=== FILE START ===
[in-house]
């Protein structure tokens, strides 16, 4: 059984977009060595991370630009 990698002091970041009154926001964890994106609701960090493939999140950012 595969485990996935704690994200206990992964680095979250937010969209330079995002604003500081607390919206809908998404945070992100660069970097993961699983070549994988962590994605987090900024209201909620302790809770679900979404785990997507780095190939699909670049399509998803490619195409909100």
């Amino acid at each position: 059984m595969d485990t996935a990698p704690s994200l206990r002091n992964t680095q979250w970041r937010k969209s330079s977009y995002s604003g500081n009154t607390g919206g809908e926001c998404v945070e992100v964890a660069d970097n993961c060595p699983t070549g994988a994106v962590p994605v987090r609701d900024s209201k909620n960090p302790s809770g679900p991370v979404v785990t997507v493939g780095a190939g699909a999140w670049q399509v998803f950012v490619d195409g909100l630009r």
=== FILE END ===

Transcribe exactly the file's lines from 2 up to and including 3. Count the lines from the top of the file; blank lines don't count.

């Protein structure tokens, strides 16, 4: 059984977009060595991370630009 990698002091970041009154926001964890994106609701960090493939999140950012 595969485990996935704690994200206990992964680095979250937010969209330079995002604003500081607390919206809908998404945070992100660069970097993961699983070549994988962590994605987090900024209201909620302790809770679900979404785990997507780095190939699909670049399509998803490619195409909100």
């Amino acid at each position: 059984m595969d485990t996935a990698p704690s994200l206990r002091n992964t680095q979250w970041r937010k969209s330079s977009y995002s604003g500081n009154t607390g919206g809908e926001c998404v945070e992100v964890a660069d970097n993961c060595p699983t070549g994988a994106v962590p994605v987090r609701d900024s209201k909620n960090p302790s809770g679900p991370v979404v785990t997507v493939g780095a190939g699909a999140w670049q399509v998803f950012v490619d195409g909100l630009r």